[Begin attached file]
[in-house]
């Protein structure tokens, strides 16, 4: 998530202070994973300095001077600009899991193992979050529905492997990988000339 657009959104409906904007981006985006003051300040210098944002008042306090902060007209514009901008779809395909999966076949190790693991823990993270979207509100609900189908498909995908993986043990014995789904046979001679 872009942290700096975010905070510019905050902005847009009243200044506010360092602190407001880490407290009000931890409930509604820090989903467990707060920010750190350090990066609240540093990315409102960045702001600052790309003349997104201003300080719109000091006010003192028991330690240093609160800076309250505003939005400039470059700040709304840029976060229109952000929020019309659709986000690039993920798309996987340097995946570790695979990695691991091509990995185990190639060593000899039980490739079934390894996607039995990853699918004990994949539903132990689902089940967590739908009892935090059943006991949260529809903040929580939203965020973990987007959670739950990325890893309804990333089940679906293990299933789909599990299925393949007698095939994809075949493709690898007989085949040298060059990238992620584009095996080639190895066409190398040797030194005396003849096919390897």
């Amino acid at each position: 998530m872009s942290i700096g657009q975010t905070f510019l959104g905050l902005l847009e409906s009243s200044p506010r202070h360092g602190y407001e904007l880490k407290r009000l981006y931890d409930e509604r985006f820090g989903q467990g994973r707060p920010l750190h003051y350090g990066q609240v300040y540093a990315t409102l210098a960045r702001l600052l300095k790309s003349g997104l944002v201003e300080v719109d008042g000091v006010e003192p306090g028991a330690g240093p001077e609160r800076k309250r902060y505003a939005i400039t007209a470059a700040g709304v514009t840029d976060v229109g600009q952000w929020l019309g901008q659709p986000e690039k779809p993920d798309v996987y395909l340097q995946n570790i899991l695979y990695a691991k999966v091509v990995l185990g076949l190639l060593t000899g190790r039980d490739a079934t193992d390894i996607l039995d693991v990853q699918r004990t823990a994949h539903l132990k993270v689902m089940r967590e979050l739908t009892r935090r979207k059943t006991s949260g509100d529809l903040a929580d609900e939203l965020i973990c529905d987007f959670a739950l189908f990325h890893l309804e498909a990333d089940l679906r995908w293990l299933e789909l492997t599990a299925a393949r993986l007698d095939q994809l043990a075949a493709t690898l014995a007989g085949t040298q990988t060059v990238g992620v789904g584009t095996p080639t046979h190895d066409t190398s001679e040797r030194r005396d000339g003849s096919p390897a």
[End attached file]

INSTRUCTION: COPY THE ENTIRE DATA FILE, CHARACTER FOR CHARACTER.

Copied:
[in-house]
């Protein structure tokens, strides 16, 4: 998530202070994973300095001077600009899991193992979050529905492997990988000339 657009959104409906904007981006985006003051300040210098944002008042306090902060007209514009901008779809395909999966076949190790693991823990993270979207509100609900189908498909995908993986043990014995789904046979001679 872009942290700096975010905070510019905050902005847009009243200044506010360092602190407001880490407290009000931890409930509604820090989903467990707060920010750190350090990066609240540093990315409102960045702001600052790309003349997104201003300080719109000091006010003192028991330690240093609160800076309250505003939005400039470059700040709304840029976060229109952000929020019309659709986000690039993920798309996987340097995946570790695979990695691991091509990995185990190639060593000899039980490739079934390894996607039995990853699918004990994949539903132990689902089940967590739908009892935090059943006991949260529809903040929580939203965020973990987007959670739950990325890893309804990333089940679906293990299933789909599990299925393949007698095939994809075949493709690898007989085949040298060059990238992620584009095996080639190895066409190398040797030194005396003849096919390897």
């Amino acid at each position: 998530m872009s942290i700096g657009q975010t905070f510019l959104g905050l902005l847009e409906s009243s200044p506010r202070h360092g602190y407001e904007l880490k407290r009000l981006y931890d409930e509604r985006f820090g989903q467990g994973r707060p920010l750190h003051y350090g990066q609240v300040y540093a990315t409102l210098a960045r702001l600052l300095k790309s003349g997104l944002v201003e300080v719109d008042g000091v006010e003192p306090g028991a330690g240093p001077e609160r800076k309250r902060y505003a939005i400039t007209a470059a700040g709304v514009t840029d976060v229109g600009q952000w929020l019309g901008q659709p986000e690039k779809p993920d798309v996987y395909l340097q995946n570790i899991l695979y990695a691991k999966v091509v990995l185990g076949l190639l060593t000899g190790r039980d490739a079934t193992d390894i996607l039995d693991v990853q699918r004990t823990a994949h539903l132990k993270v689902m089940r967590e979050l739908t009892r935090r979207k059943t006991s949260g509100d529809l903040a929580d609900e939203l965020i973990c529905d987007f959670a739950l189908f990325h890893l309804e498909a990333d089940l679906r995908w293990l299933e789909l492997t599990a299925a393949r993986l007698d095939q994809l043990a075949a493709t690898l014995a007989g085949t040298q990988t060059v990238g992620v789904g584009t095996p080639t046979h190895d066409t190398s001679e040797r030194r005396d000339g003849s096919p390897a």